Black grocery shoppers make more trips down the aisle.
They certainly like to shop for food. Not only do black consumers make more trips to the grocery store than the average shopper (2.2 trips per week vs. 1.8 trips), they spend more per week as well ($94 vs. $85), according to a study by the Food Marketing Institute (FMI) entitled â€œThe African American Grocery Shopper 2000.â€? The report provides insight into the habits, preferences, and attitudes of black grocery shoppers, highlighting differences between them and their nonblack counterparts.
Black consumers spent $55 billion on food in 1999, including more than $35 billion for food prepared at home. In fact, this market segment spent 15 percent of their annual expenditure on food â€” their third highest expense category, following housing and transportation, according to the 1999 Bureau of Labor Statistics Consumer Expenditures Survey.
While there are similarities in what blacks and nonblacks want from their grocery store â€” cleanliness, quality meats and produce, among other things â€” there are also key differences, says Janice Jones, director of research for FMI. â€œAfrican Americans place a much greater importance on stores being involved in the community and having black elements or cultural cues, things that make them feel more comfortable in a store,â€? she says. â€œFor instance, having staff who are African American, an environment where other African Americans shop, and more ethnic foods and products of particular interest to them.â€?
Blacks buy more meat, poultry, and fish than nonblacks, as well as kitchen staples such as eggs, cereal, and oil. On average, black shoppers spend $425 each year on beef and pork compared with the $370 spent by nonblacks; and $151 for seafood compared with $100 spent by nonblacks. Black shoppers are also more discriminating when it comes to quality. Ninety percent say they're looking for high-quality meats, compared with 84 percent of nonblacks, and 67 percent seek out fresh seafood, compared with 53 percent of nonblacks. Perhaps they're more finicky because 62 percent of them say they cooked their most recent meal from scratch, while only 56 percent of nonblacks did. Only 36 percent of blacks bought convenience foods, a ready-to-eat meal, or take-out for their most recent main meal.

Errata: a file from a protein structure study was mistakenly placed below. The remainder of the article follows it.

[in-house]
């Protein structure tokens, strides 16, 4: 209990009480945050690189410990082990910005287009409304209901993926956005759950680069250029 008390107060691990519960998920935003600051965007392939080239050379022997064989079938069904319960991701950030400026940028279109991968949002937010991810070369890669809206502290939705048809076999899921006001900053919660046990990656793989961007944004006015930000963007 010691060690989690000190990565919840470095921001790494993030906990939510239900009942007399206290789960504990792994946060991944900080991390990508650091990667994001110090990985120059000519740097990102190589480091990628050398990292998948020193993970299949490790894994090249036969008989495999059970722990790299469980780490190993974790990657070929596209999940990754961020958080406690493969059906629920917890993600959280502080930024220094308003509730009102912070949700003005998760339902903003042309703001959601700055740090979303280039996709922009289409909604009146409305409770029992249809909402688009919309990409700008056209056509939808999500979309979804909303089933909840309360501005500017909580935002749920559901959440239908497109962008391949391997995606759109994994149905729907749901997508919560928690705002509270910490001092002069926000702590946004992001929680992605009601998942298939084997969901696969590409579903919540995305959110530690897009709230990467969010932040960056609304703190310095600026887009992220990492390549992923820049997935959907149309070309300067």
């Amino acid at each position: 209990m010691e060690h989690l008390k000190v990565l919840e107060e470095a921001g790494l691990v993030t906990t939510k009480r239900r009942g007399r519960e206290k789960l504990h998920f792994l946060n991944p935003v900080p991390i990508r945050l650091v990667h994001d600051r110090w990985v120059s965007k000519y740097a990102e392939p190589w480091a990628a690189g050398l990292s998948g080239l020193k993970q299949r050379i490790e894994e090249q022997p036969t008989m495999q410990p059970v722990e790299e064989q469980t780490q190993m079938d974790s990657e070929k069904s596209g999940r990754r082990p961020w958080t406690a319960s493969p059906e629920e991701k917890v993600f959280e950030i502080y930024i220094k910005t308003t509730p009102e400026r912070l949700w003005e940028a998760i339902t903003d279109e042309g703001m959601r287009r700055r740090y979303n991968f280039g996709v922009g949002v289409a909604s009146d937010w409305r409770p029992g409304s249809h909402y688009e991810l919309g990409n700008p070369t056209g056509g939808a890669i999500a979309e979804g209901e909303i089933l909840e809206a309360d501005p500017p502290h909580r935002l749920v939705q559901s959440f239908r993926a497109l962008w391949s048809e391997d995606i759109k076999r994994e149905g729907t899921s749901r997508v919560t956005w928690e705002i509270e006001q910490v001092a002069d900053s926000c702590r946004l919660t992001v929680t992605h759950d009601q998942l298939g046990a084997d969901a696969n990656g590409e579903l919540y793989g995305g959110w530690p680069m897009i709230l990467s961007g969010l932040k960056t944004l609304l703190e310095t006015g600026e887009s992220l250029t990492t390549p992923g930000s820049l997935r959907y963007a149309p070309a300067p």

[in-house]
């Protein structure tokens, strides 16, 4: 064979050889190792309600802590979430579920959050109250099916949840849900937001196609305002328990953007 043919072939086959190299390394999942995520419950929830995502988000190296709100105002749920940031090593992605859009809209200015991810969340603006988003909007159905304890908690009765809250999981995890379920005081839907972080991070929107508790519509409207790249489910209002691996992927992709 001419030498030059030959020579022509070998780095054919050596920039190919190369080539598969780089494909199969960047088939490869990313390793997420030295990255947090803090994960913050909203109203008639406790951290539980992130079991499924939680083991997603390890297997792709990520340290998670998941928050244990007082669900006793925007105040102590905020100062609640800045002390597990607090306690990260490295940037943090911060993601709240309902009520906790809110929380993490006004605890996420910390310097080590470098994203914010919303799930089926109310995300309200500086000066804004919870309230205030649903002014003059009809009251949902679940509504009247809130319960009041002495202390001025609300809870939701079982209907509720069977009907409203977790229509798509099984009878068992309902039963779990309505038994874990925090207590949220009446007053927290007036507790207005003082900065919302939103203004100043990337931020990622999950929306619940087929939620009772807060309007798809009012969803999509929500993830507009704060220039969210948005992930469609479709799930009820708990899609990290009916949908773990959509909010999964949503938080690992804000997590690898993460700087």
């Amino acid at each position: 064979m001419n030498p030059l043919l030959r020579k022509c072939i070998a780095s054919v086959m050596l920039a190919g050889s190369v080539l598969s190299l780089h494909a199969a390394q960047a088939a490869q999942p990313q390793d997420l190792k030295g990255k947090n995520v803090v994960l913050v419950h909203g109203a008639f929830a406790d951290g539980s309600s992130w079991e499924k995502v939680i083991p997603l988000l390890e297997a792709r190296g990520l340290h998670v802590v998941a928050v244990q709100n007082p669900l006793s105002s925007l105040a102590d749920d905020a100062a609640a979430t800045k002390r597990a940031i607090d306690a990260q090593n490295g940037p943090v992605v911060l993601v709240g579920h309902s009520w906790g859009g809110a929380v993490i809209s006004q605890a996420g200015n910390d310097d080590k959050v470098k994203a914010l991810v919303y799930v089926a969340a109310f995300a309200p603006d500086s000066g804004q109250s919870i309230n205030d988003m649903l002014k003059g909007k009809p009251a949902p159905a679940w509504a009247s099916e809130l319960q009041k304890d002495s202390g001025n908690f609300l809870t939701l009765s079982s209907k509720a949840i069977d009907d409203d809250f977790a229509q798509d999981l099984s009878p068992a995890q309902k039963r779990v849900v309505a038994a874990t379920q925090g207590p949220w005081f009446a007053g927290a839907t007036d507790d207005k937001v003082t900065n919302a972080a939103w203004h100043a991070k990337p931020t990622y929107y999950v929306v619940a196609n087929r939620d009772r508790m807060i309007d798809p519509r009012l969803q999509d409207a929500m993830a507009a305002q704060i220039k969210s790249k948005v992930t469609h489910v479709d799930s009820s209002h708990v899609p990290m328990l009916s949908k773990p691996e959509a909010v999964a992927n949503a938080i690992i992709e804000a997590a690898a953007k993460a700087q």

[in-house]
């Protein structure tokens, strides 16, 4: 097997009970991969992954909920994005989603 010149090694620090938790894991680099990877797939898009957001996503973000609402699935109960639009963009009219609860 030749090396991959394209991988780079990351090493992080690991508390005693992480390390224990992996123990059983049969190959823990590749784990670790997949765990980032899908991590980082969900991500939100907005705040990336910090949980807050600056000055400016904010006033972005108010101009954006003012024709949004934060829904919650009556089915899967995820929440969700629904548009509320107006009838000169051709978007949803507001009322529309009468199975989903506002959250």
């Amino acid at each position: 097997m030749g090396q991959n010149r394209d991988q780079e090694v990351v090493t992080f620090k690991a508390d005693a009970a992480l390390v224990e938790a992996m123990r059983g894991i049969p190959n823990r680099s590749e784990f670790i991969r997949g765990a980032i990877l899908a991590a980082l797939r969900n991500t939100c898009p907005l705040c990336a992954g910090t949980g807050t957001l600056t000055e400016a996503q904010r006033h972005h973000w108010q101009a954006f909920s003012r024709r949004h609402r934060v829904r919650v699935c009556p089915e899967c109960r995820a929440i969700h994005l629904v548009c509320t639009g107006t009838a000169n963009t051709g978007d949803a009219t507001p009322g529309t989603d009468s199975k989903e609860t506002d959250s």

When black shoppers buy, they buy in bulk. Sixty-one percent of black shoppers say they stock up on items compared with 46 percent of nonblack shoppers. These folks are also serious impulse buyers: Only 36 percent of black shoppers say they often make a list before hitting the aisles. Even among those who do write everything down, 46 percent can't resist buying items not on their list. It's no wonder then, that in-store displays and free samples are so popular with this market. Fifty-seven percent say store displays influence their purchasing decisions and 41 percent are inclined to make the buy if they can sample goods beforehand.
When selecting their primary grocery store, 78 percent of blacks look for sales and offers for money-saving specials. But coupons are not as popular as frequent-shopper or reward programs. Just 47 percent of black shoppers use coupons, while 62 percent of those whose primary store offers a frequent-shopper program are enrolled. Still, just 40 percent of all black shoppers say their store offers such a program.
It takes more than a fancy display, free food, or the promise of a club discount to lure black shoppers â€” but not much more. These consumers are significantly more easily influenced by media ads than nonblacks. Forty-one percent of black shoppers say they are frequently influenced by TV ads for grocery stores, while only 33 percent of nonblacks are; and they are almost twice as likely (24 percent vs. 13 percent) to be swayed by radio ads. Most black shoppers are reading the Sunday circulars too: 58 percent say newspaper ads, more than any other type of advertisement, frequently influence what they buy.
When it comes to selecting product brands, blacks have been historically brand-loyal consumers, but that's not to say they're married to those brands for life. In fact, 65 percent of black shoppers say they'd be open to choosing new brands of groceries. Moreover, 72 percent of black grocery shoppers say they are willing to make the switch to get a better price, taste, or quality.
For more information, contact the Food Marketing Institute at (202) 452-8444 or www.fmi.org.
Who Drives the Cart?
Black grocery shoppers are younger, female, and more urban than non-black shoppers.
|SIZE OF HOUSEHOLD|
|3 to 4||32%||27%|
|5 or more||16%||11%|
|15 to 24||12%||11%|
|25 to 39||30%||24%|
|40 to 49||20%||13%|
|50 to 64||18%||26%|
|Source: Food Marketing Institute|